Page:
A tale of two smears
As many predicted, Van Jones has resigned. Naturally, he picked the middle of Labor Day weekend to do it. That means minimal coverage, which is somehow fitting, seeing how little the mainstream media covered the whole thing. This has been the deftest handling of an Obama appointment miscue ever; by the time Labor Day cookouts end, this will be over and the average voter will have never heard of Jones.
Of course, Jones’ take on the whole thing is drearily predictable:
“On the eve of historic fights for health care and clean energy, opponents of reform have mounted a vicious smear campaign against me,” Jones said in his resignation statement. “They are using lies and distortions to distract and divide.” [Emphasis mine]
He somehow doesn’t manage to pinpoint any specific lies or distortions. I suppose you could maintain that the whole thing about him signing a Truther petition was a distortion since he maintains that it doesn’t represent his views, but you would then need the underlying assumption that he’s a lazy radical who doesn’t bother to read what his fellow radicals write, and then fails to take responsibility for the resulting mistakes. I don’t see how that helps much.
The New York Times has yet to weigh in as best as I can tell. But they did find time late last week for this article, which contains the following:
Mark Steyn, a Canadian author and political commentator, speaking on the Rush Limbaugh show on Wednesday, accused Mr. Obama of trying to create a cult of personality, comparing him to Saddam Hussein and Kim Jong Il, the North Korean leader.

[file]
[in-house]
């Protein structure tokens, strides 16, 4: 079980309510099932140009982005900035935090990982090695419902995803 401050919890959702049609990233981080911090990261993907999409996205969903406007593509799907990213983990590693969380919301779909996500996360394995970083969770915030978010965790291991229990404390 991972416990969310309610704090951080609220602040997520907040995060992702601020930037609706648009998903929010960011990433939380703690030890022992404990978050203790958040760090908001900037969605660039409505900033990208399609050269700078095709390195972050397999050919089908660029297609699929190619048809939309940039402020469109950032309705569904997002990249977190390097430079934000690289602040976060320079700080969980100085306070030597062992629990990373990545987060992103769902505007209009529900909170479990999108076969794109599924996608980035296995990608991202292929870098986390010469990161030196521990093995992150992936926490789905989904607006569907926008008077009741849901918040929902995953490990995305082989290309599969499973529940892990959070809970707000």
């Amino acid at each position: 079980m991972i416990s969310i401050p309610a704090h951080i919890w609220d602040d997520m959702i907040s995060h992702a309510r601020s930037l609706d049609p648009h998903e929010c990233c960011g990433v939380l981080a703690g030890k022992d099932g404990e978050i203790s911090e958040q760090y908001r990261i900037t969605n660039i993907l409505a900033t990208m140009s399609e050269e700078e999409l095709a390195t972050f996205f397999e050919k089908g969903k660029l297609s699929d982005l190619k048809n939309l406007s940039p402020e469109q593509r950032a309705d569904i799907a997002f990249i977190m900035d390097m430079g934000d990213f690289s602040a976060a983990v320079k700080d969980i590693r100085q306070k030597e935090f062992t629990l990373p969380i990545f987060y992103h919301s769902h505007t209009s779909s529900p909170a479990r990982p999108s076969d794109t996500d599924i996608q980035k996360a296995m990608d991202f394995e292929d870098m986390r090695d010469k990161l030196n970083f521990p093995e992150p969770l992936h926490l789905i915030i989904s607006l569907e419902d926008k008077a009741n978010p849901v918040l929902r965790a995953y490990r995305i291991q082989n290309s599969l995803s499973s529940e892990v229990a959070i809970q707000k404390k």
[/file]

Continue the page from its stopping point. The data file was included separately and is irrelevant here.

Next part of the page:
This was picked up and repeated by newspapers from Ireland to Las Vegas, with the usual “he’s loony” side comments. Problem is, here’s the actual quote from Mark’s guest host appearance on Rush Limbaugh that the NYT is using as a source:
Obviously we’re not talking about the cult of personality on the kind of Saddam Hussein/Kim Jong-Il scale. [Emphasis mine]
Now I suppose you could be pedantic and say, “Well, he is comparing the two, in a sense.” No, actually he’s contrasting the two, and one would hope the august journalists at the Times would know the difference, after all those “compare and contrast” essays in English class.
In my mind, this qualifies as a true smear. Instead of quoting someone, a misquoting is used that modifies the meaning of the original to make someone look bad.
As far as I can tell, this never happened with Jones. People just put up his own words and videos.
But it doesn’t matter. The word “smear” has been debased by the left, just as “fascist”, “rationing“, and plenty of others. Their post-modernist, Red Queen, multiple truths, “I knew what I meant when I said it” worldview makes that a perfectly legitimate tactic as far as they are concerned. The word “smear” now means “saying something that makes a leftist look bad” regardless of whether that something is true.
*** Update 12:38 PM CST ***
Commenter Ernest Brown notes that the NYT finally says something about Van Jones. They delicately manage to avoid Jones’ “smear” allegations, but they do include this:
Mr. Jones apologized on Wednesday for derogatory words he directed at Republican opponents of Mr. Obama’s Congressional agenda during a lecture in February, calling his remarks “inappropriate” and noting that they were made before he joined the administration.
If all you read is the NYT, then you’ll have no clue what the heck they are talking about here. You won’t hear about the extent of Jones’ vulgarity or the cheering he got from the crowd for calling Republicans a$$holes. This is some beautifully done obfuscation for the benefit of the Obama administration.
But note that his vulgar depiction of Republicans was done before he was tapped by Obama. Well, I guess that makes it all right then!